Road diary: March 23-29
Saturday, March 23: day 1
Leave Oakland around 10:30.
Love car trips; you never have to worry about being searched or missing your flight, and you can always fit another pair of shoes in the trunk at the last minute.
Into Central Valley via Altamont Pass, where windmills are idle for some reason; nobody needs electricity today?
Valley is full of still-green, rolling hills and flat orchards. I-5 south of Tracy seems to have many fewer trucks than stretch north of Sacramento.
Highway rest stop very windy; eat lunch in car.
Beside highway south of Fresno, masses of dry tumbleweed are piled in gullies and against fences like giant brown puffballs.
Pass a sign for "Pleasant Valley State Prison".
Arrive Bakersfield ~4 PM; attractive unpretentious town flanked by ugly strip malls.
Check into Padre Hotel downtown; photograph the courthouse and walk through Art Deco commercial center. (Skipped other courthouses in south valley; most were built since the Great 1952 Earthquake, and even a book on them calls them "insipid".)
Have dinner at hotel's Belvedere Room. Highly recommended; we have cheese plate, winter salad, bass, scallops.
B Room seems to be the place for hot dates; numerous young women in microdresses and stiletto heels; very scenic. Must - concentrate - on - food.
Sunday, March 24: day 2
Weather is cooler than we expected; dig out long-sleeved shirts.
View Padre hotel's famous handprint, said to be made by resident ghost of young woman who haunts the place, a "soiled dove" lady of the night.
Leave B-field ~9:30; drive up Kern River canyon with dramatic rapids to nearly-empty Lake Isabella.
East of the lake(bed) Joshua trees appear, many with flower clusters that resemble hard white fruit.
Over Walker Pass to US 395; north to Coso Junction, basically a rest stop & gas station run by young couple with newborn infant. Buy gas here, much cheaper than at Death Valley park facilities.
Past former Owens Lake, now a dust bowl. Roadside display shows steamboats navigating the lake before LA drank it.
Into the park; stop at Father Crowley Viewpoint. Don't view Father Crowley, but much of Panamint Valley is visible.
Very hazy, though; will have to forego taking long shots in favor of closer views.
Reach Furnace Creek Inn around 5. Is an old resort hotel, built as alternative money-maker when supply or demand for borax waned a century ago.
Place is very retro-fashioned with faded elegance, a little fusty.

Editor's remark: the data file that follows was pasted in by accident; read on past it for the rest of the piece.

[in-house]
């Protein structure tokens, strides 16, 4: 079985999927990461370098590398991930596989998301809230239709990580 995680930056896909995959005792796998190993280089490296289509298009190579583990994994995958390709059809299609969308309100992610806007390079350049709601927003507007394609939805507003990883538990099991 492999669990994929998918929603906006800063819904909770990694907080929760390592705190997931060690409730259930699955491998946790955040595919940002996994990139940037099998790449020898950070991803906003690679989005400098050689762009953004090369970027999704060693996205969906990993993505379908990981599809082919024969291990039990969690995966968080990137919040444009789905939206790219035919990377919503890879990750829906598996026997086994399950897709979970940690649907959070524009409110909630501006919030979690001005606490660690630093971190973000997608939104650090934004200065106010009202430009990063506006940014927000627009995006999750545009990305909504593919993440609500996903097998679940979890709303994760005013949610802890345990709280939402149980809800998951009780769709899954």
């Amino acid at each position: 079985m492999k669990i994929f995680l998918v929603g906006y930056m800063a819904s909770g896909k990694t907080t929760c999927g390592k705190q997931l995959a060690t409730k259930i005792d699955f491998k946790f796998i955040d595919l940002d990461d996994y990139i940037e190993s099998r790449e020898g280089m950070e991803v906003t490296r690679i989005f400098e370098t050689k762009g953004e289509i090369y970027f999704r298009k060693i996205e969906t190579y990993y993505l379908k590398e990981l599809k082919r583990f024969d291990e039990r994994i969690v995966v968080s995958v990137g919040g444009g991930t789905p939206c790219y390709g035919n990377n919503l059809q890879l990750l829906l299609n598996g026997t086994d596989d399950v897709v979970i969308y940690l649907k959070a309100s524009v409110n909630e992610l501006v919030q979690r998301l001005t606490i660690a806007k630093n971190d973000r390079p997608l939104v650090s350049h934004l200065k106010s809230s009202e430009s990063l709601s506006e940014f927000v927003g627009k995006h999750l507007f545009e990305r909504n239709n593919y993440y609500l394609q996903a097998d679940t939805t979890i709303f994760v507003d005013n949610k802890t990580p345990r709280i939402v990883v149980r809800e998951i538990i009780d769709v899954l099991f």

Many foreign tourists; German seems to be DV's second language.
Monday, March 25: day 3
Drive to Zabriskie Point, past flat striped rock slope: Devil's Parking Lot?
Good photo ops, closer than Dante's View; closer to drive to, and closer sights less obscured by haze.
On to Artist's Drive with its rainbow of minerals on cliff known at Artist's Palette.
Someone who shall remain nameless collects rocks of different colors as inspiration for a quilt; she will look for matching fabrics back in Berkeley. Her husband may have picked up a few as well.
Then Devil's Golf Course field of heaved-up rock and salt crystals.
Proceed to Badwater Basin, 282 feet (86 meters) below sea level; temperature is 72 degrees F under high cloud scrim; perfect weather.
Lunch at Furnace Creek Cafe in FC Ranch, a less formal place than FC Inn.
Hike up Golden Canyon (named for ocher rock walls) to the Red Cathedral, an ornate reddish brownstone cliff like some Richardsonian New England church.
Both the canyon and the cathedral are spectacular sights; side canyons lead to more wonders.
Return to Furnace Creek; gas up at $5.56/gallon.
Then to park visitor center, view exhibits, and back to our room. Lie down; even swimming takes too much energy.
Check camera; took 320 photos today; this will need weeks to sort. [Actually just one week, many duplicates at different exposures easy to go through.]
Tuesday, March 26: day 4
Temperature is 70 F at 7 AM.
Have dinner rolls and coffee in room to avoid delays at inn restaurant. Drive to Harmony Borax Works site; view old machinery (including 20-mule team wagons) and desolate surroundings.